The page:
“You need to ask yourself, is society going to be a safer place with more people going around high on drugs,” Woodward said. “All legalization does is it says, ‘I can go around and keep doing what I'm doing now and no one can stop me.'”
Both alcohol and prescription drugs are legal and taxed, and they still are at the center of the largest drug problems in our society, Woodward said.
“You don't solve the problem by legalizing drugs; you open a floodgate,” Woodward said. “That didn't solve our problems in 1919 when we lifted prohibition. Alcohol is now the most abused drug in the world. How does that change if we legalize marijuana? ‘Oh, it's legal now, so I'm going to stop smoking,' said no one ever.”
Both Senate Bill 2116 and Senate Bill 902 were authored by Sen. Constance Johnson, D-Forest Park, who has been an adamant supporter in the Legislature for marijuana decriminalization for several years. She said not only would legalization take power away from drug dealers and private interests, as well as create revenue for the public, it would also stop the flow of nonviolent offenders into the state's prisons.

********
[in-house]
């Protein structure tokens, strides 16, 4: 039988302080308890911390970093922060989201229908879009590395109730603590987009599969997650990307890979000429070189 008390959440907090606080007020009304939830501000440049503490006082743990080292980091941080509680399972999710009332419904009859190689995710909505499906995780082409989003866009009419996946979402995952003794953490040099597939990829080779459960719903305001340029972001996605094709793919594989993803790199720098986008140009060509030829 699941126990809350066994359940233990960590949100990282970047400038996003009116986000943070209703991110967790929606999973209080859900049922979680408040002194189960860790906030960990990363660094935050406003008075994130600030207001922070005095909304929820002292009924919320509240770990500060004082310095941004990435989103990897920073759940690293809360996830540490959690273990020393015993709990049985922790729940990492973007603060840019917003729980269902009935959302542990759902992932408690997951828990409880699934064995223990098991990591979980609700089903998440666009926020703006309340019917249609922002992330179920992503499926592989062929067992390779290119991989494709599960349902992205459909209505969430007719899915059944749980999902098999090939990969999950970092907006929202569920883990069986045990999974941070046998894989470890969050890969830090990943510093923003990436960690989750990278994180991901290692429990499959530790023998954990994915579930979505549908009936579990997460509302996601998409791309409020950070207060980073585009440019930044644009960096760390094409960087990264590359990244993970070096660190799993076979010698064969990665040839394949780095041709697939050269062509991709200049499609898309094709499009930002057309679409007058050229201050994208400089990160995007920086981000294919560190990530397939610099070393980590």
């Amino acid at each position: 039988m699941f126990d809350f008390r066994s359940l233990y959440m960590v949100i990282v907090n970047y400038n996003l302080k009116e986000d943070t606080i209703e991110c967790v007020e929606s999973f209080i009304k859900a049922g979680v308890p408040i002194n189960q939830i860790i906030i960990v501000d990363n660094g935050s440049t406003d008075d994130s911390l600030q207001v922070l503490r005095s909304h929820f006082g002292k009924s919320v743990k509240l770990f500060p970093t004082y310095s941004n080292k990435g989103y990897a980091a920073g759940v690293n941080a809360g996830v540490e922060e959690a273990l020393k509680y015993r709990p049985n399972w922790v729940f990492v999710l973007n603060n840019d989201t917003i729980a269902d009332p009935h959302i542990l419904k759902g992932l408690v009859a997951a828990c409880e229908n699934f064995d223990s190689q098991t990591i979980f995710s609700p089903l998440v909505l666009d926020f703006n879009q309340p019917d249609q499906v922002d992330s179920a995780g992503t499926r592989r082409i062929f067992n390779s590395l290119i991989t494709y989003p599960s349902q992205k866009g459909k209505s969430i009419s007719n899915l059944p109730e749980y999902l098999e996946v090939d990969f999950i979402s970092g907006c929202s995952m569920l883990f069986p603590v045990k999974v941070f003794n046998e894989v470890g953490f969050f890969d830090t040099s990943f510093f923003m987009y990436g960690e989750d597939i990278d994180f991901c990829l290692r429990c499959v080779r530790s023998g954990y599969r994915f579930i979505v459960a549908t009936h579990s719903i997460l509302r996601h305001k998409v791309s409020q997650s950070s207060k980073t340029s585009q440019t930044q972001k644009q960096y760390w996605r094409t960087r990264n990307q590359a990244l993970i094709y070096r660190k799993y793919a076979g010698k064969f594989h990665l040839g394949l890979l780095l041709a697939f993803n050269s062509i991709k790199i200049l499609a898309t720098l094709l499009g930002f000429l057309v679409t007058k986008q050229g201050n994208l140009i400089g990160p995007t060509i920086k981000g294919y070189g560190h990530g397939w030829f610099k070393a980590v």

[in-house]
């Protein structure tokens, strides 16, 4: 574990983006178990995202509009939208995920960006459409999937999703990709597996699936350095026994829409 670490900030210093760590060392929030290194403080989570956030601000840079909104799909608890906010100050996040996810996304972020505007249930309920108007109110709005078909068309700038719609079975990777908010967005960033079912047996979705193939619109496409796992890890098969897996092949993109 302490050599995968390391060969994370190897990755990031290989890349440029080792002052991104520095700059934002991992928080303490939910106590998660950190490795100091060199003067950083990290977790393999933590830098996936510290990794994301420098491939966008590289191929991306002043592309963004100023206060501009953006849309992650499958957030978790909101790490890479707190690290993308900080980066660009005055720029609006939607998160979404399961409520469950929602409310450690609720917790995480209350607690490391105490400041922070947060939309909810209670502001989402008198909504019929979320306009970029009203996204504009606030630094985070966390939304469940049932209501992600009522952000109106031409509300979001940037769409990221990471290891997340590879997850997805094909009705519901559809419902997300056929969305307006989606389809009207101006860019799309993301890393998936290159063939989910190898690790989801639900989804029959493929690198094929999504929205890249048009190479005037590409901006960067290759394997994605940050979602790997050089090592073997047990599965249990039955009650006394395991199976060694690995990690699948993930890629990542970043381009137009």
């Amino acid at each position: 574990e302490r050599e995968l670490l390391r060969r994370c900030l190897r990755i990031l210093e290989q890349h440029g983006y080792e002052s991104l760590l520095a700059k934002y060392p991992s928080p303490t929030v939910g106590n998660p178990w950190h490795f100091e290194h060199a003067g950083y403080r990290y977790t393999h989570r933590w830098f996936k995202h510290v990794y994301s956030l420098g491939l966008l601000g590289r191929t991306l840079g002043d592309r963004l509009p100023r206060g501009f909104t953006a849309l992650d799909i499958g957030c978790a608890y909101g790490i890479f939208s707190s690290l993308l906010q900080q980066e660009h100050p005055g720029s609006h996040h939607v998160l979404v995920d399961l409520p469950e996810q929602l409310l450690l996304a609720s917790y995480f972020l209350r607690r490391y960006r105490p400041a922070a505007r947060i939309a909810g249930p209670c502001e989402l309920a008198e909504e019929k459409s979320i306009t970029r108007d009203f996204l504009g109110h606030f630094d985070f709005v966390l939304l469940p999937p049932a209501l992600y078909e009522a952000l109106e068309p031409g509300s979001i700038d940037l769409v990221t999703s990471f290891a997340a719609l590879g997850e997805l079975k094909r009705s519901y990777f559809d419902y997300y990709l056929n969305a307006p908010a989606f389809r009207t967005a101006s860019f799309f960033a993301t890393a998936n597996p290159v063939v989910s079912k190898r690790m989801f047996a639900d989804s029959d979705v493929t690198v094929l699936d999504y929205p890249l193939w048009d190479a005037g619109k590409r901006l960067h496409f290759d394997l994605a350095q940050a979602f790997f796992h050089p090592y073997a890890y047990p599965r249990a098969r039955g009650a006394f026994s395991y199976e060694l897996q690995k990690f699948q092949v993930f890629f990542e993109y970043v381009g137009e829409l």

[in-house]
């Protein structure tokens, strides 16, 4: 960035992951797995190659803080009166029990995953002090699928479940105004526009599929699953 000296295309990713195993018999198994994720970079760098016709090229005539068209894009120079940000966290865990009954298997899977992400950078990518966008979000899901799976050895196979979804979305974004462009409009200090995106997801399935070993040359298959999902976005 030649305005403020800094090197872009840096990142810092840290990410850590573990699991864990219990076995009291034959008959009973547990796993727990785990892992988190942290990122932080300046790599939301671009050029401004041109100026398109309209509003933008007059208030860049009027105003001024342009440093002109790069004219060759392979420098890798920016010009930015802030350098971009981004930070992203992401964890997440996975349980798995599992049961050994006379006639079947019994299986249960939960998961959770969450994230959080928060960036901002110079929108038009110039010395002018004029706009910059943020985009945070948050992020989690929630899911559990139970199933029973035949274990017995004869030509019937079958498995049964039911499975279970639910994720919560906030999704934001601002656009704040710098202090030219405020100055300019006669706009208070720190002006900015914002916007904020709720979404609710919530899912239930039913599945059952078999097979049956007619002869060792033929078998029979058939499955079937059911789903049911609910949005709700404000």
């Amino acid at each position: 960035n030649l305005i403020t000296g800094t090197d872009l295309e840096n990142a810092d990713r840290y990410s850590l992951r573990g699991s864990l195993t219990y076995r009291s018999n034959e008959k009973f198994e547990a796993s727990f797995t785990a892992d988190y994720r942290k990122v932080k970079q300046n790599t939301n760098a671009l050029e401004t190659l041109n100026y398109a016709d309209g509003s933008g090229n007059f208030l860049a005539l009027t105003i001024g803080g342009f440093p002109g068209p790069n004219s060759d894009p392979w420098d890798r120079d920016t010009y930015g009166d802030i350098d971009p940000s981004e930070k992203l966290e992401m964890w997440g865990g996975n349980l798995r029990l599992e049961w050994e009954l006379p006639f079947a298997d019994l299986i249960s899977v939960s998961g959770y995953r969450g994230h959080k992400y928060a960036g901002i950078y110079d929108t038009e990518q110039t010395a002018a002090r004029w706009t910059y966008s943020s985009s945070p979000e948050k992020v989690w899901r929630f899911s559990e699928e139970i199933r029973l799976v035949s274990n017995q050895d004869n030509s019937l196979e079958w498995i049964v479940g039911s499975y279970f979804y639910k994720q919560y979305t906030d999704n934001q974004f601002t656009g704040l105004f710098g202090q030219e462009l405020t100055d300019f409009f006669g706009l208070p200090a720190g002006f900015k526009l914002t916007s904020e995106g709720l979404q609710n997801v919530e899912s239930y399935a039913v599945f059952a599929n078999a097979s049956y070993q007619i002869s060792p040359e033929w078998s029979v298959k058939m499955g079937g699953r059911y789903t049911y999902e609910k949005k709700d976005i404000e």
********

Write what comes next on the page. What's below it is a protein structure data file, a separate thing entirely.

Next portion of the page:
“It's choking all of the money out of the economy,” Johnson said. “We're paying more to private prisons. A lot of special interests have their hands in this pot, and I'm thinking that's the basis for a lot of the resistance to change in the policies. Too may people are making money off of this and, in my mind, too many Oklahomans are losing families.”
Johnson said while the support for the issue gives her hope, she also recognizes the state is slow to make social change.
“We're Oklahoma. Enough said.”